Tournai

Tournai (tōrnāˈ) [key], Du. Doornik, commune (1991 pop. 67,732), Hainaut prov., SW Belgium, on the Scheldt River. Tournay and Doornijk are alternate spellings for the commune's French and Dutch names. It is a commercial and industrial center. Manufactures include steel, hose, and leather goods.

One of Belgium's oldest cities, Tournai was the fortified capital of a Roman province and in the 5th cent. became a seat of the Merovingian kings of Austrasia. The city was destroyed by the Normans in 881. It belonged to France from 1187 to 1521, when Emperor Charles V captured it and attached it to the Spanish (from 1714, Austrian) Netherlands. Tournai joined in the rebellion of the Spanish Netherlands and was a Calvinist stronghold until its capture (1581) by Alessandro Farnese. It was taken several times by the French in the wars of the 17th–18th cent.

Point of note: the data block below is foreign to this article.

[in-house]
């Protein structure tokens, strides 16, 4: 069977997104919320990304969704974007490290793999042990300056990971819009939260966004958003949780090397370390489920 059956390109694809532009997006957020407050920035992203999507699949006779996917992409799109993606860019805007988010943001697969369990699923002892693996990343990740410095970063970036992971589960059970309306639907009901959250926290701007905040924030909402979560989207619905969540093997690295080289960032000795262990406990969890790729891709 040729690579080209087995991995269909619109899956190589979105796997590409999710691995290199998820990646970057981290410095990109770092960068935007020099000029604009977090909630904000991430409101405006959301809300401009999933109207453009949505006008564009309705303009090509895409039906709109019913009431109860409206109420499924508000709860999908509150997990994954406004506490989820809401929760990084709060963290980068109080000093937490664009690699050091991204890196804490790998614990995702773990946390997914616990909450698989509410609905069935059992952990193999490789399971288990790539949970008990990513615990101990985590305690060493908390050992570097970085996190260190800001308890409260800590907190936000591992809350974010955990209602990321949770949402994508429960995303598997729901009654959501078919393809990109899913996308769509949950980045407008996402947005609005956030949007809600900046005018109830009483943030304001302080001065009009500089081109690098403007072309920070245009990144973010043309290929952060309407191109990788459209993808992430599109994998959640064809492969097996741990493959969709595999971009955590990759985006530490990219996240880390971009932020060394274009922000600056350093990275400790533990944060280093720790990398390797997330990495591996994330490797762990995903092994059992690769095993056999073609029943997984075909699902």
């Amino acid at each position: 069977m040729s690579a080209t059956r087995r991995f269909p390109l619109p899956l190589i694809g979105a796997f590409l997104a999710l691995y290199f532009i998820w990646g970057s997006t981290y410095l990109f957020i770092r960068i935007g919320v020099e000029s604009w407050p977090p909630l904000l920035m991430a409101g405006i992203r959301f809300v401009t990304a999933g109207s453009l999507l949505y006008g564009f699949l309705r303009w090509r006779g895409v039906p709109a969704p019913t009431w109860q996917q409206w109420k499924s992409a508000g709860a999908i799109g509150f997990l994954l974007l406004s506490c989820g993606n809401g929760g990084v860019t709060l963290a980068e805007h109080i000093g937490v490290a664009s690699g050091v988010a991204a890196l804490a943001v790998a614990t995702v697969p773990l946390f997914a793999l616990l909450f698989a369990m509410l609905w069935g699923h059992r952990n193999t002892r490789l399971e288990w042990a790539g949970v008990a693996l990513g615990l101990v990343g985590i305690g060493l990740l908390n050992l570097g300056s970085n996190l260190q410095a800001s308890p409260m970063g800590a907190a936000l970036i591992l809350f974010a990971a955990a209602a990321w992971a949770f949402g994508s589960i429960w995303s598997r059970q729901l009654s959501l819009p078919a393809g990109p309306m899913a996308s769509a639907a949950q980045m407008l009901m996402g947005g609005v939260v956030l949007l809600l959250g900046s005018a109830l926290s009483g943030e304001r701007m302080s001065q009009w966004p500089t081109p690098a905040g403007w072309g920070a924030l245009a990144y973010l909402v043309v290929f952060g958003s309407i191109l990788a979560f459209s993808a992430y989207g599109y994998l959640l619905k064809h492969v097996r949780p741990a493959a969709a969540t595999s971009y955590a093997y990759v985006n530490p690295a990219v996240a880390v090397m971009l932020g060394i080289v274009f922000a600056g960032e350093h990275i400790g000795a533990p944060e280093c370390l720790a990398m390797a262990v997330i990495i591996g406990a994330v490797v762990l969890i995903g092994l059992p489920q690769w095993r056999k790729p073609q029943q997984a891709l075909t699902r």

Tournai has been a cultural center since the 12th cent. Of note are the Cathedral of Notre Dame (11th–12th cent.), with many art treasures; a 15th-century tower named for Henry VIII of England (who took the city in 1513 and made Cardinal Wolsey bishop of Tournai); the clothworkers hall (17th cent.); and a well-known art museum.

The Columbia Electronic Encyclopedia, 6th ed. Copyright © 2012, Columbia University Press. All rights reserved.

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